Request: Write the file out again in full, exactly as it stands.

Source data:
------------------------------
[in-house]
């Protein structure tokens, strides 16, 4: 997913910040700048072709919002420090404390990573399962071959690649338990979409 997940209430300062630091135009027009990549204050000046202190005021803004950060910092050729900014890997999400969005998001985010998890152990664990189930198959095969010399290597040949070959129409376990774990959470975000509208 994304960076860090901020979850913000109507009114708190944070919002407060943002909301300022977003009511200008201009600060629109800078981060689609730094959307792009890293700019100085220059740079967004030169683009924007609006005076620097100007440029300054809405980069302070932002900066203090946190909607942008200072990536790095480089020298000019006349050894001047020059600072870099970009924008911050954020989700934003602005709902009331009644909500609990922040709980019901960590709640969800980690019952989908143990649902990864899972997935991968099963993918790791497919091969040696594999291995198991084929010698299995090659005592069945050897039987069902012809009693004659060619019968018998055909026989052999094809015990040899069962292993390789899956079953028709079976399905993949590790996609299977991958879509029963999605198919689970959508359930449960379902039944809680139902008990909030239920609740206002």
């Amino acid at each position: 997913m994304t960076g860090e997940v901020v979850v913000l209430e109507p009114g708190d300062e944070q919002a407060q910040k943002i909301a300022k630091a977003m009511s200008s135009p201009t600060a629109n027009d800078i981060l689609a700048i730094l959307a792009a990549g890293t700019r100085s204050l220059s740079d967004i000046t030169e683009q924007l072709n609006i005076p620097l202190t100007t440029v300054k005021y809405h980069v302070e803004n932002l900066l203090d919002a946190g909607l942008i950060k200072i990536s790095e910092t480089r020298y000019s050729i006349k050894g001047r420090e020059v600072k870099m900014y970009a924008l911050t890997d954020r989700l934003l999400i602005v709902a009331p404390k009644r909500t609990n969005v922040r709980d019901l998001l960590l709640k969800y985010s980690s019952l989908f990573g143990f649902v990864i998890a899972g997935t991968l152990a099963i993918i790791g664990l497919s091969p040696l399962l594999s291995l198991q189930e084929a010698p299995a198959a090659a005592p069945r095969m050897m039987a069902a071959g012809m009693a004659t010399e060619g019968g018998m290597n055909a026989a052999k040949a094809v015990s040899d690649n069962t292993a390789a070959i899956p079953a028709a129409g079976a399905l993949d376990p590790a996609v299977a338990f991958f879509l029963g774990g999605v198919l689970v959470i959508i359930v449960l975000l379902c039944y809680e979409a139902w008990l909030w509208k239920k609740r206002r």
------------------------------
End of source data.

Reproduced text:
[in-house]
């Protein structure tokens, strides 16, 4: 997913910040700048072709919002420090404390990573399962071959690649338990979409 997940209430300062630091135009027009990549204050000046202190005021803004950060910092050729900014890997999400969005998001985010998890152990664990189930198959095969010399290597040949070959129409376990774990959470975000509208 994304960076860090901020979850913000109507009114708190944070919002407060943002909301300022977003009511200008201009600060629109800078981060689609730094959307792009890293700019100085220059740079967004030169683009924007609006005076620097100007440029300054809405980069302070932002900066203090946190909607942008200072990536790095480089020298000019006349050894001047020059600072870099970009924008911050954020989700934003602005709902009331009644909500609990922040709980019901960590709640969800980690019952989908143990649902990864899972997935991968099963993918790791497919091969040696594999291995198991084929010698299995090659005592069945050897039987069902012809009693004659060619019968018998055909026989052999094809015990040899069962292993390789899956079953028709079976399905993949590790996609299977991958879509029963999605198919689970959508359930449960379902039944809680139902008990909030239920609740206002």
């Amino acid at each position: 997913m994304t960076g860090e997940v901020v979850v913000l209430e109507p009114g708190d300062e944070q919002a407060q910040k943002i909301a300022k630091a977003m009511s200008s135009p201009t600060a629109n027009d800078i981060l689609a700048i730094l959307a792009a990549g890293t700019r100085s204050l220059s740079d967004i000046t030169e683009q924007l072709n609006i005076p620097l202190t100007t440029v300054k005021y809405h980069v302070e803004n932002l900066l203090d919002a946190g909607l942008i950060k200072i990536s790095e910092t480089r020298y000019s050729i006349k050894g001047r420090e020059v600072k870099m900014y970009a924008l911050t890997d954020r989700l934003l999400i602005v709902a009331p404390k009644r909500t609990n969005v922040r709980d019901l998001l960590l709640k969800y985010s980690s019952l989908f990573g143990f649902v990864i998890a899972g997935t991968l152990a099963i993918i790791g664990l497919s091969p040696l399962l594999s291995l198991q189930e084929a010698p299995a198959a090659a005592p069945r095969m050897m039987a069902a071959g012809m009693a004659t010399e060619g019968g018998m290597n055909a026989a052999k040949a094809v015990s040899d690649n069962t292993a390789a070959i899956p079953a028709a129409g079976a399905l993949d376990p590790a996609v299977a338990f991958f879509l029963g774990g999605v198919l689970v959470i959508i359930v449960l975000l379902c039944y809680e979409a139902w008990l909030w509208k239920k609740r206002r």